Be better at time management. Here’s how.
What I really wanted to name this post was:
How I Never Had to (or Chose to) Pull an All Nighter while at Princeton
Let’s face it. When you think of the college grind, you think of students slaving away all night in a library (or some other equally well-suited place on campus), perhaps even staying up all night pulling the dreaded “all-nighter.” When you think of Princeton, you may think of this concept on crack (or quadruple or maybe x 3,000).
I’ll tell you a fact about me. Throughout my four years at Princeton, I only had to pull one all-nighter. Then again, I don’t know if it actually counts because I actually slept. I went to bed at 5am after finishing writing a paper and woke up 7:30am to hand it in. That was Freshman year. I never did it again.
All-nighters suck. They actually aren’t too good for your health. Read this article if you don’t believe me.
There’s no if, ands, or buts about that. Personally, I don’t think drowning myself in coffee or Redbull to stay awake is that sexy.
I just don’t believe in staying up all-night to do homework. Sure, I’d say up all night to talk to my friends, but homework? Nope.
Here are some of my secrets to time management in college that I thought I’d share with you. You can also apply these to other facets of your life.
1. Do the last things first and the first things last. I developed this mantra while in high school. It’s rather simple. Start on things that are due in the future first. For me, this meant outlining papers as soon I got the assignment. Then, I’d focus on the things that are due in the near future after I finished. This means that, in theory, I was always ahead. Hard to put your finger on? In fact, I’ll go one step further and keep it real simple:
DO THINGS IN ADVANCE. Don’t wait until the last minute. Got some spare time? Read 20 more pages into the text than the original 5 you were assigned.
2. Schedule the hell out of your life. Personally, I like knowing what I have to do ahead of time. That may come from my need to be organized and know the plans. There’s a lot going on in college, so you need to have a grasp on your day (in my opinion.) I’d recommend making a schedule for yourself that you try to adhere to each day. You can use Google Cal, Outlook, or iCal. Whatever you decide, it’s important to have a visual idea of what your day entails even if you don’t end up accomplishing everything on your plate. Trust me, just the fact that you scheduled out your day and had some GOALS is great.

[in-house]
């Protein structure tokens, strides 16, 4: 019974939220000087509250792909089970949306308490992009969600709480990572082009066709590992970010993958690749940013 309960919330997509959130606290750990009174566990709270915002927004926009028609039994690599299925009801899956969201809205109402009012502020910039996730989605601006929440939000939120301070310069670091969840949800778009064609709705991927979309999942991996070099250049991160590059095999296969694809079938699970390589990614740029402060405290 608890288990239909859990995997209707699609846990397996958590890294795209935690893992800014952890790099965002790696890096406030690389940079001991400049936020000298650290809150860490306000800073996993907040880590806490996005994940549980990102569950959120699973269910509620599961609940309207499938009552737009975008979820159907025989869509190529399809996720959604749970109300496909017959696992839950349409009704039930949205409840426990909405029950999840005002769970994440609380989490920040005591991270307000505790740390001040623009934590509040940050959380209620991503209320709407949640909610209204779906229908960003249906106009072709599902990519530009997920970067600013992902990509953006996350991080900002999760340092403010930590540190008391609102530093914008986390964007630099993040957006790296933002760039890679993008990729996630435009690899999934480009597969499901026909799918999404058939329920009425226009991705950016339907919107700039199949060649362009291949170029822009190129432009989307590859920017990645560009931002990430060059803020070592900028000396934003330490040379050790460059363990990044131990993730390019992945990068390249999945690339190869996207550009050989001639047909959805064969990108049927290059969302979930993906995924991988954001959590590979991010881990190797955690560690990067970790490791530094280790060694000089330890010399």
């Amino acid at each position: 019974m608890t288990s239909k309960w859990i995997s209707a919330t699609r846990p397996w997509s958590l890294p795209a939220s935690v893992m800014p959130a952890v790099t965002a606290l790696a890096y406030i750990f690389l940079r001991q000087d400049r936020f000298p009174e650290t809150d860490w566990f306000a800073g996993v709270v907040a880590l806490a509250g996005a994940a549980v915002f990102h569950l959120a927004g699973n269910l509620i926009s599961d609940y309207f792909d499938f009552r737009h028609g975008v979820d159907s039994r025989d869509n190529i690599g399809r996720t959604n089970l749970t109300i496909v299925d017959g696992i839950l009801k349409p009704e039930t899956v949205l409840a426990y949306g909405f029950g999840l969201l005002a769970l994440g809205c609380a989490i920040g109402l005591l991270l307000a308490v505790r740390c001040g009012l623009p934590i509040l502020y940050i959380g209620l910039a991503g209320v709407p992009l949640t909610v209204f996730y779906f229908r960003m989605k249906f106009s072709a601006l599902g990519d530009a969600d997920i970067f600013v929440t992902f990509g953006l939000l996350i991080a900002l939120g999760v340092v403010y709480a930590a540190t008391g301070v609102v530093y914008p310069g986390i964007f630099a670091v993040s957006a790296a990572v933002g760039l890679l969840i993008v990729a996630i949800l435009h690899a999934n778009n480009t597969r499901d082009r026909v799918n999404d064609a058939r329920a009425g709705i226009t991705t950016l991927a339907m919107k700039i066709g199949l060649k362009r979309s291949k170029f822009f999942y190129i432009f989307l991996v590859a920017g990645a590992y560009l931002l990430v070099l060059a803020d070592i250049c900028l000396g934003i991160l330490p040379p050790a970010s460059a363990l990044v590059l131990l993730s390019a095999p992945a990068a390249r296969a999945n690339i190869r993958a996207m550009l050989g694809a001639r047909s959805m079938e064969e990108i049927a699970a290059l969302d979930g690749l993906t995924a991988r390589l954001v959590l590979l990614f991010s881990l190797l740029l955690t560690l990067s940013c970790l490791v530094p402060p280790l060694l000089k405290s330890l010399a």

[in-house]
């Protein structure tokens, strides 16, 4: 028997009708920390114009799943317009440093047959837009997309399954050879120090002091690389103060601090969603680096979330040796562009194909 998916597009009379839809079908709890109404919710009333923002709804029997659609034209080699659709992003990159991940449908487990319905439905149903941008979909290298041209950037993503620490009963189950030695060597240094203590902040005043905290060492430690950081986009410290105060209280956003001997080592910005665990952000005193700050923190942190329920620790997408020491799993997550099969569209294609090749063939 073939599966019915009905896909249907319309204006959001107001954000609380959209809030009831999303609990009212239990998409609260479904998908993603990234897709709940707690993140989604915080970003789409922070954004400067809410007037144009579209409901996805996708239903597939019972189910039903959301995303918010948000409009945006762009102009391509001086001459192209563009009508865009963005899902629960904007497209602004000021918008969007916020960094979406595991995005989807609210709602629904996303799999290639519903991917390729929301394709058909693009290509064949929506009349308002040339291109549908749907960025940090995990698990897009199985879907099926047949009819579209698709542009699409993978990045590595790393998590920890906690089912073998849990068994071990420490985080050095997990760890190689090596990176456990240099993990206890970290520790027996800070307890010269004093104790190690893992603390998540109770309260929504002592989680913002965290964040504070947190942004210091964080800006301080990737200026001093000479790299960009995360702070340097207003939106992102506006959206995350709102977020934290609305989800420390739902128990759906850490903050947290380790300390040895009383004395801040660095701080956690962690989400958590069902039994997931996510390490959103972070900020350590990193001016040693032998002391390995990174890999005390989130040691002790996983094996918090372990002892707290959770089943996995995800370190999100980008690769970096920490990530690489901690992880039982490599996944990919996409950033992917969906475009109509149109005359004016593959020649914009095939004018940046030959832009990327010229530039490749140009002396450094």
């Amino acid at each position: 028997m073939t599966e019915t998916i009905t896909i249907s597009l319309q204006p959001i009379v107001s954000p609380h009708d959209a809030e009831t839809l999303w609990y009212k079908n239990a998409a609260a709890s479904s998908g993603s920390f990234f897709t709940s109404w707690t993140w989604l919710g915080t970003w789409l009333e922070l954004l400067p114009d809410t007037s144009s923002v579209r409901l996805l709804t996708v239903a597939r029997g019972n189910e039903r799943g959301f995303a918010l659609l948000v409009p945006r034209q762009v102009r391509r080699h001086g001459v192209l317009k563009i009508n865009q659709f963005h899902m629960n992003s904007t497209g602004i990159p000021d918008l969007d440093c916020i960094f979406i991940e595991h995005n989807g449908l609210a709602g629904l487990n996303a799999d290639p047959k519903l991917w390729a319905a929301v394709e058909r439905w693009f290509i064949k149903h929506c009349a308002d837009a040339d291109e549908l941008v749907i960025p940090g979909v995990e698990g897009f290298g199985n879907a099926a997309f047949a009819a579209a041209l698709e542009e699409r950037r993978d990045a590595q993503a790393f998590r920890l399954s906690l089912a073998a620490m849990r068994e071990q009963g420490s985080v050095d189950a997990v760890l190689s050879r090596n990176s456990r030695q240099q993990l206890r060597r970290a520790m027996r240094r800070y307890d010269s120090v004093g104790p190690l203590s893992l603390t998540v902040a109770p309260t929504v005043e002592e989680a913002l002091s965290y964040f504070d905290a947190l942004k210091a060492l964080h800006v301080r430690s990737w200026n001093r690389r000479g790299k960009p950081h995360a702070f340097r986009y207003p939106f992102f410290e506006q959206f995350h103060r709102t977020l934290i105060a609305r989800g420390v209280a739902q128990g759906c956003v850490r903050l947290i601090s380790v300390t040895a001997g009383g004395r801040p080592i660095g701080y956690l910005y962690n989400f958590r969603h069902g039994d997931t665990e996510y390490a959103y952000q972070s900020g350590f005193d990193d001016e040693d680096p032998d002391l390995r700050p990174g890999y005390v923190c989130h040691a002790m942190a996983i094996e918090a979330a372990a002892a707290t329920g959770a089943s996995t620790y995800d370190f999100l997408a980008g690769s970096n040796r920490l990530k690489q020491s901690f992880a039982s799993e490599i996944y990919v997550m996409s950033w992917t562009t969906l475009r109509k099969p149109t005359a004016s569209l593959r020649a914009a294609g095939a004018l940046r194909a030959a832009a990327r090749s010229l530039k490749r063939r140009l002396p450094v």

3. Just stop and go to bed. Listen to your body. If you’re tired, you’re tired. Throughout college, I never was that girl who stayed up late just for the sake of staying up late. Sure, some of my friends may have thought I was lame, but I know myself. I don’t do my best work when I’m tired. If I was studying and I found myself yawning more then reading, I normally stepped away from my work. If it was bedtime, I’d go to bed (unless I had procrastinated and needed to ABSOLUTELY finish the assignment.) However, that won’t be you because you’ll listen to my first tip, right?
4. Know how you get things done the best. I don’t like completing homework around other people. I get distracted. I don’t focus as well as when I’m by myself. All throughout college, my dance company had study rooms for its members. I never actually went to them if I knew I had to study or had an important assignment due. Why? I knew I wouldn’t get anything done. Knowing this about myself helped me ALOT during college. Sure, I may have sacrificed some social time, but I knew that if I got my work done in an efficient manner I’d have more stress-free social time.
5. Be Moderately Busy. There’s a saying that goes, “The person with a lot to do gets a lot done.” This really resonates with me. In college, I had 4-5 classes a semester, worked at Princeton’s Office of Career Services, was a full-time dancer in an on-campus hip hop dance company, volunteered in prison, and was the President of Princeton Caribbean Connection. I was pretty busy. I think this helped me in a way. I knew that I didn’t have a lot of idle time (and the idle time that I did have I didn’t want to spend stressing about all the work I needed to do.)
6. Outlines and lists are your friend. Write down what you need to get done. Break down items into very small action-oriented items. I loved making my lists in my planner! (Yes, I still bought a planner each year.) Here is an example of a to-do list I may have created during college:
- Pick essay topic for SOC 101
- Outline possible themes/sources for SOC 101 essay
- Send email to Amina about PCC
- Schedule meeting room for PCC board meeting
- Read Chapters 1-2 for LAO
- Take Notes on Chapter 1-2
Get the gist? Be as specific as possible with your to-do lists. This will help a lot.
7. Take days off. I never did work every single day of the week. It just wasn’t my style. I don’t remember exactly, but for the most part, Saturdays were my no-work days. Everyone needs time to chill and relax and do things that aren’t work-related. Because I had a no-work day, I knew that I didn’t have time to slack on other days. I also could afford to have a no-work day because I managed my time throughout the week. If you can’t afford to take a whole week off, perhaps you can take a certain block of time where you don’t do any work!
What are some tips you can share to those who might want some insight into time management (especially those in college?). COMMENT BELOW.
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